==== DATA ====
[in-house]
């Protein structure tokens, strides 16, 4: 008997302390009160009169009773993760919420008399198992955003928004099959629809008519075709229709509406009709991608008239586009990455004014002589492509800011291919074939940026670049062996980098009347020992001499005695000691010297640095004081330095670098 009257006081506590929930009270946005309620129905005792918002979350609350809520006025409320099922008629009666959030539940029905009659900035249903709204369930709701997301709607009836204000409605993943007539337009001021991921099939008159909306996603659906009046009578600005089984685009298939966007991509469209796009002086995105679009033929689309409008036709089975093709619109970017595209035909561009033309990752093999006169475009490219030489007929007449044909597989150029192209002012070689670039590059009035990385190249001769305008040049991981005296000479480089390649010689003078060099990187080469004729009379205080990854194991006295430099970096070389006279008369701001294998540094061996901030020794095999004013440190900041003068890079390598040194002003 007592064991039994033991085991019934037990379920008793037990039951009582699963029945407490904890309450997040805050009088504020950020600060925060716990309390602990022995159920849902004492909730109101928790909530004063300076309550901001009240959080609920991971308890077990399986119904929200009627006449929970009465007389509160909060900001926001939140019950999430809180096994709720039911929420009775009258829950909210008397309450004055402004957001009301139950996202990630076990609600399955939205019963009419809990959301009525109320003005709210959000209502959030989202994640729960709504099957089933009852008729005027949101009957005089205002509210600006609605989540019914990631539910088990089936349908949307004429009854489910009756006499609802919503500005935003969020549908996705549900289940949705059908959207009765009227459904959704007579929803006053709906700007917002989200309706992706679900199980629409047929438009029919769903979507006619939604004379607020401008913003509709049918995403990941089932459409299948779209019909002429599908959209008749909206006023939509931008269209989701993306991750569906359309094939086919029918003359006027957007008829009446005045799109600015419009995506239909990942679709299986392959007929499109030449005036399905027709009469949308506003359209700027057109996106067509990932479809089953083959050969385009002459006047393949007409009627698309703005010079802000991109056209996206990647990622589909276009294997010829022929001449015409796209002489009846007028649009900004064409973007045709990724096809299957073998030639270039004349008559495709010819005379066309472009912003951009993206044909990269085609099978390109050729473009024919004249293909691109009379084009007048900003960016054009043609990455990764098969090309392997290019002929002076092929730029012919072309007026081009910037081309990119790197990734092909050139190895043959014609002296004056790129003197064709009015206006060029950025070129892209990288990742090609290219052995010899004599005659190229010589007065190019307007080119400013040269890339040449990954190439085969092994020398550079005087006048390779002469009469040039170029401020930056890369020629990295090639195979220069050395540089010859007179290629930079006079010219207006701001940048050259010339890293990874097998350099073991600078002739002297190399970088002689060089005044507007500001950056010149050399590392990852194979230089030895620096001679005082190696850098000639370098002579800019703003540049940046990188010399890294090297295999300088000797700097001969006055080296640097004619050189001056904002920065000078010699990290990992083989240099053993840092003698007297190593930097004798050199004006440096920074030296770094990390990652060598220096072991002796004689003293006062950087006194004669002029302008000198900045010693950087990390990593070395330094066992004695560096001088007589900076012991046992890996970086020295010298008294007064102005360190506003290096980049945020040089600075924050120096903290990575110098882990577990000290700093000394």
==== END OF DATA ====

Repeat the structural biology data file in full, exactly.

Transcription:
[in-house]
């Protein structure tokens, strides 16, 4: 008997302390009160009169009773993760919420008399198992955003928004099959629809008519075709229709509406009709991608008239586009990455004014002589492509800011291919074939940026670049062996980098009347020992001499005695000691010297640095004081330095670098 009257006081506590929930009270946005309620129905005792918002979350609350809520006025409320099922008629009666959030539940029905009659900035249903709204369930709701997301709607009836204000409605993943007539337009001021991921099939008159909306996603659906009046009578600005089984685009298939966007991509469209796009002086995105679009033929689309409008036709089975093709619109970017595209035909561009033309990752093999006169475009490219030489007929007449044909597989150029192209002012070689670039590059009035990385190249001769305008040049991981005296000479480089390649010689003078060099990187080469004729009379205080990854194991006295430099970096070389006279008369701001294998540094061996901030020794095999004013440190900041003068890079390598040194002003 007592064991039994033991085991019934037990379920008793037990039951009582699963029945407490904890309450997040805050009088504020950020600060925060716990309390602990022995159920849902004492909730109101928790909530004063300076309550901001009240959080609920991971308890077990399986119904929200009627006449929970009465007389509160909060900001926001939140019950999430809180096994709720039911929420009775009258829950909210008397309450004055402004957001009301139950996202990630076990609600399955939205019963009419809990959301009525109320003005709210959000209502959030989202994640729960709504099957089933009852008729005027949101009957005089205002509210600006609605989540019914990631539910088990089936349908949307004429009854489910009756006499609802919503500005935003969020549908996705549900289940949705059908959207009765009227459904959704007579929803006053709906700007917002989200309706992706679900199980629409047929438009029919769903979507006619939604004379607020401008913003509709049918995403990941089932459409299948779209019909002429599908959209008749909206006023939509931008269209989701993306991750569906359309094939086919029918003359006027957007008829009446005045799109600015419009995506239909990942679709299986392959007929499109030449005036399905027709009469949308506003359209700027057109996106067509990932479809089953083959050969385009002459006047393949007409009627698309703005010079802000991109056209996206990647990622589909276009294997010829022929001449015409796209002489009846007028649009900004064409973007045709990724096809299957073998030639270039004349008559495709010819005379066309472009912003951009993206044909990269085609099978390109050729473009024919004249293909691109009379084009007048900003960016054009043609990455990764098969090309392997290019002929002076092929730029012919072309007026081009910037081309990119790197990734092909050139190895043959014609002296004056790129003197064709009015206006060029950025070129892209990288990742090609290219052995010899004599005659190229010589007065190019307007080119400013040269890339040449990954190439085969092994020398550079005087006048390779002469009469040039170029401020930056890369020629990295090639195979220069050395540089010859007179290629930079006079010219207006701001940048050259010339890293990874097998350099073991600078002739002297190399970088002689060089005044507007500001950056010149050399590392990852194979230089030895620096001679005082190696850098000639370098002579800019703003540049940046990188010399890294090297295999300088000797700097001969006055080296640097004619050189001056904002920065000078010699990290990992083989240099053993840092003698007297190593930097004798050199004006440096920074030296770094990390990652060598220096072991002796004689003293006062950087006194004669002029302008000198900045010693950087990390990593070395330094066992004695560096001088007589900076012991046992890996970086020295010298008294007064102005360190506003290096980049945020040089600075924050120096903290990575110098882990577990000290700093000394």